Jenni Hermoso’s stunning performance at the 2023 FIFA Women’s World Cup final was overshadowed by a scandal after Royal Spanish Soccer Federation president Luis Rubiales inexplicably kissed her onstage at the medal presentation. Rubiales’s assault has provoked a firestorm from fans and the Spanish women’s team players. Dave Zirin dishes out his take on what the incident tells us about the persistence of patriarchy in women’s sports in this edition of “Choice Words.”
Luis Rubiales has since resigned from his post and is now under a restraining order preventing him from being within 200 meters of Jenni Hermoso. After weeks of boycotting their team, the Spanish women’s players have returned following interventions by the Spanish government and promises of reforms.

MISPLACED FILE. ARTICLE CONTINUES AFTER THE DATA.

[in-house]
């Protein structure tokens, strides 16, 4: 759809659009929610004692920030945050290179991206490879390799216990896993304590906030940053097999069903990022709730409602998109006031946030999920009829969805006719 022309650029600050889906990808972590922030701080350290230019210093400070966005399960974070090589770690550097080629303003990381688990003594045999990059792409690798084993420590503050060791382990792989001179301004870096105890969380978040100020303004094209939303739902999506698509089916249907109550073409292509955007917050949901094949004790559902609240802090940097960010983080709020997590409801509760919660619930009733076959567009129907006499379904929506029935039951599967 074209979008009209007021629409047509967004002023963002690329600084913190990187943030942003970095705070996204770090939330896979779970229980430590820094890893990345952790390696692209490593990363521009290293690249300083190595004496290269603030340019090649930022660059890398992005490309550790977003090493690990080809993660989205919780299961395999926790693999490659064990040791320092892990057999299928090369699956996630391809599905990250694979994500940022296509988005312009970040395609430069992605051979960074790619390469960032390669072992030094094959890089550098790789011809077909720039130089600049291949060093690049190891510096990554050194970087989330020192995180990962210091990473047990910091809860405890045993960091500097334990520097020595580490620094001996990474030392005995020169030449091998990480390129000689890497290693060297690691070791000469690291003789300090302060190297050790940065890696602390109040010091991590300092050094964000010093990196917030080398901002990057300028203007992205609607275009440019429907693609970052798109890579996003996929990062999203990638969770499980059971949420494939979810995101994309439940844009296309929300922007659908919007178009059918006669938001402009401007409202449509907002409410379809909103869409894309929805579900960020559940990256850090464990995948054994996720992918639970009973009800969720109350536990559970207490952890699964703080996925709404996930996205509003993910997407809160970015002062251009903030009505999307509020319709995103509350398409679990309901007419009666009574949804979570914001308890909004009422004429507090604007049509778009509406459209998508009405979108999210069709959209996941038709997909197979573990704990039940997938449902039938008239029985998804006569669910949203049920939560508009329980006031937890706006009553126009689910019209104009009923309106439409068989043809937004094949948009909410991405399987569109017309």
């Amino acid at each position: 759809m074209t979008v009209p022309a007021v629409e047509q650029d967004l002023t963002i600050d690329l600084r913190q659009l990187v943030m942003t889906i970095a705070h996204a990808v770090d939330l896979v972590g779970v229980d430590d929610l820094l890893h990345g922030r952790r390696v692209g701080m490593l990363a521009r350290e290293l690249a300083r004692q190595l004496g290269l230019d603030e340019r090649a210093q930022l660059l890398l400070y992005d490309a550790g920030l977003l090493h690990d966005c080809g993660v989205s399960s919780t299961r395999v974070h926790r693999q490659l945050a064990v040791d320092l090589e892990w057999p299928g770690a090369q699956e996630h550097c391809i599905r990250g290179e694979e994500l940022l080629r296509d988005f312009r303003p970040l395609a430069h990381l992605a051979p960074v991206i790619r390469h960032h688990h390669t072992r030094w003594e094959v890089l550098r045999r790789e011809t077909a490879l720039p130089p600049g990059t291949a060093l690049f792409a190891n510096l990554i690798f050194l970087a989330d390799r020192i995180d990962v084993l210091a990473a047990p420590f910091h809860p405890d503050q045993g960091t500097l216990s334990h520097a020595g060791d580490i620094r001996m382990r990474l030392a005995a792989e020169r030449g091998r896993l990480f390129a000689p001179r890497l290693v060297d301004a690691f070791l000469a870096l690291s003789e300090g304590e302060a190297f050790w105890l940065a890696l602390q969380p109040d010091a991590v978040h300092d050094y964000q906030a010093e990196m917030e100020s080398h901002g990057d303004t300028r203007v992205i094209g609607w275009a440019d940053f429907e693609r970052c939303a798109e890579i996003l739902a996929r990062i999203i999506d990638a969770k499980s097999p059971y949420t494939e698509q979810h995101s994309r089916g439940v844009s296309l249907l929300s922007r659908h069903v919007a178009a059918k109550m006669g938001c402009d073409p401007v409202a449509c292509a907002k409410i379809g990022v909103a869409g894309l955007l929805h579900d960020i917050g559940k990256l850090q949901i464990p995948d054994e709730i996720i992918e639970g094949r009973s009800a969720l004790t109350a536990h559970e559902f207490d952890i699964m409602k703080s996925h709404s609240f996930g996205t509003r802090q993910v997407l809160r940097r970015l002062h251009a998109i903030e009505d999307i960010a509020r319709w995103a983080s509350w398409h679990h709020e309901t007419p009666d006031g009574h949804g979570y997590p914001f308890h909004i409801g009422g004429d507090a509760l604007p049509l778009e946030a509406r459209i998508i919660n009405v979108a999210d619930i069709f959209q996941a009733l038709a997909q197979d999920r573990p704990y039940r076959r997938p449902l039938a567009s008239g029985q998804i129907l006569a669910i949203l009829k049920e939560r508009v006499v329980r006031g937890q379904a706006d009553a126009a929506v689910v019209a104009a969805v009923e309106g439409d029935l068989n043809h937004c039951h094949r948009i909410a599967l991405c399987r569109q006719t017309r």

Studio Production: David Hebden, Cameron Granadino
Post-Production: Taylor Hebden
Audio Post-Production: David Hebden
Opening Sequence: Cameron Granadino
Music by: Eze Jackson & Carlos Guillen
Dave Zirin: And now I’ve got some choice words. Okay, look, when is a kiss not just a kiss?Maybe when it’s a non-consensual assault. Maybe when it’s symbolic of years of disrespect by disreputable men with power. This kiss is what the world got to see after the Spanish women completed their World Cup triumph, beating England one to nothing in the finale. It was an improbable journey to a victory that in its aftermath was damaged. Immediately after the match, Royal Spanish Football Federation President Luis Rubiales forcibly gave star striker Jennifer Hermoso an unwanted and firm kiss on the mouth. Rubiales is now being roundly criticized across Spain and the soccer world. Spanish journalists have called him simply disgusting. Politicians across the board are calling for his resignation. Male players, female players; all of them calling for Rubiales to go.